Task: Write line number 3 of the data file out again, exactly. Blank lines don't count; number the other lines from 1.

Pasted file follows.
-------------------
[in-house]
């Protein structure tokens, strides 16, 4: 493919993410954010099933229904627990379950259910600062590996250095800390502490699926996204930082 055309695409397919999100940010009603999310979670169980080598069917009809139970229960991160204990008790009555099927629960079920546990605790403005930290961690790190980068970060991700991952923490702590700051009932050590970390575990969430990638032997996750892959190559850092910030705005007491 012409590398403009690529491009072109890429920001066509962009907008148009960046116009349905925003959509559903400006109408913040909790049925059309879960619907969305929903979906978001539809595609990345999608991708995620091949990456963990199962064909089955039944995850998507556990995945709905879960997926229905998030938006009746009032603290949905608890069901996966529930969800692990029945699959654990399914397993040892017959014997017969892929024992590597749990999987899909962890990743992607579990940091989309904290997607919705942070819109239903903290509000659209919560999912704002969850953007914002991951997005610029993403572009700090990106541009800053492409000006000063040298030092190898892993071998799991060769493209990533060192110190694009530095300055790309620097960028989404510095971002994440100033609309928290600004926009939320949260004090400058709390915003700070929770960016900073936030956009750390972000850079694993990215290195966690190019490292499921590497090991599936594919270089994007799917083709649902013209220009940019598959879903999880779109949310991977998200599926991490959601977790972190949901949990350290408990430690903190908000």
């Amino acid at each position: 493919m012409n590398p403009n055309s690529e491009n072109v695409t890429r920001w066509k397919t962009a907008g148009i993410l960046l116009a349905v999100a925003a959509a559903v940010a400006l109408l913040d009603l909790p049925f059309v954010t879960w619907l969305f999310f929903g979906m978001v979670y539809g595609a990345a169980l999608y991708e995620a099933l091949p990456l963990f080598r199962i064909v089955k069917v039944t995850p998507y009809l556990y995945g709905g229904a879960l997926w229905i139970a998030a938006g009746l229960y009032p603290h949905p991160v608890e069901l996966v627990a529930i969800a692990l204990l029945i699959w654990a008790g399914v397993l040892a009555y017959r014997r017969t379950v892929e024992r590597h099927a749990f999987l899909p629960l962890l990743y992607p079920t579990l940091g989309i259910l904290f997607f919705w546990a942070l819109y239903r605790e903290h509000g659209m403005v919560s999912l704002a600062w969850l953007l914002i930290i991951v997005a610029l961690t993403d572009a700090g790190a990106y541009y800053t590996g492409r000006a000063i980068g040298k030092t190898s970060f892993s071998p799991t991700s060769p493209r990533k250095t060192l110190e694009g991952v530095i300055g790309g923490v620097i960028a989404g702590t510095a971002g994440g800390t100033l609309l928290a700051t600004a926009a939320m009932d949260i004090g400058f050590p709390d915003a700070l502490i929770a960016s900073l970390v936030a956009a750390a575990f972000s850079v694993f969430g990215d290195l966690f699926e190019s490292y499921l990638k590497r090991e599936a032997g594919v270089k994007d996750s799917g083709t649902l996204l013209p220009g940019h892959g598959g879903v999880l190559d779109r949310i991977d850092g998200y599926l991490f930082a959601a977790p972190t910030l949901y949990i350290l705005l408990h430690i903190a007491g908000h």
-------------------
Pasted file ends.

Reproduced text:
């Amino acid at each position: 493919m012409n590398p403009n055309s690529e491009n072109v695409t890429r920001w066509k397919t962009a907008g148009i993410l960046l116009a349905v999100a925003a959509a559903v940010a400006l109408l913040d009603l909790p049925f059309v954010t879960w619907l969305f999310f929903g979906m978001v979670y539809g595609a990345a169980l999608y991708e995620a099933l091949p990456l963990f080598r199962i064909v089955k069917v039944t995850p998507y009809l556990y995945g709905g229904a879960l997926w229905i139970a998030a938006g009746l229960y009032p603290h949905p991160v608890e069901l996966v627990a529930i969800a692990l204990l029945i699959w654990a008790g399914v397993l040892a009555y017959r014997r017969t379950v892929e024992r590597h099927a749990f999987l899909p629960l962890l990743y992607p079920t579990l940091g989309i259910l904290f997607f919705w546990a942070l819109y239903r605790e903290h509000g659209m403005v919560s999912l704002a600062w969850l953007l914002i930290i991951v997005a610029l961690t993403d572009a700090g790190a990106y541009y800053t590996g492409r000006a000063i980068g040298k030092t190898s970060f892993s071998p799991t991700s060769p493209r990533k250095t060192l110190e694009g991952v530095i300055g790309g923490v620097i960028a989404g702590t510095a971002g994440g800390t100033l609309l928290a700051t600004a926009a939320m009932d949260i004090g400058f050590p709390d915003a700070l502490i929770a960016s900073l970390v936030a956009a750390a575990f972000s850079v694993f969430g990215d290195l966690f699926e190019s490292y499921l990638k590497r090991e599936a032997g594919v270089k994007d996750s799917g083709t649902l996204l013209p220009g940019h892959g598959g879903v999880l190559d779109r949310i991977d850092g998200y599926l991490f930082a959601a977790p972190t910030l949901y949990i350290l705005l408990h430690i903190a007491g908000h």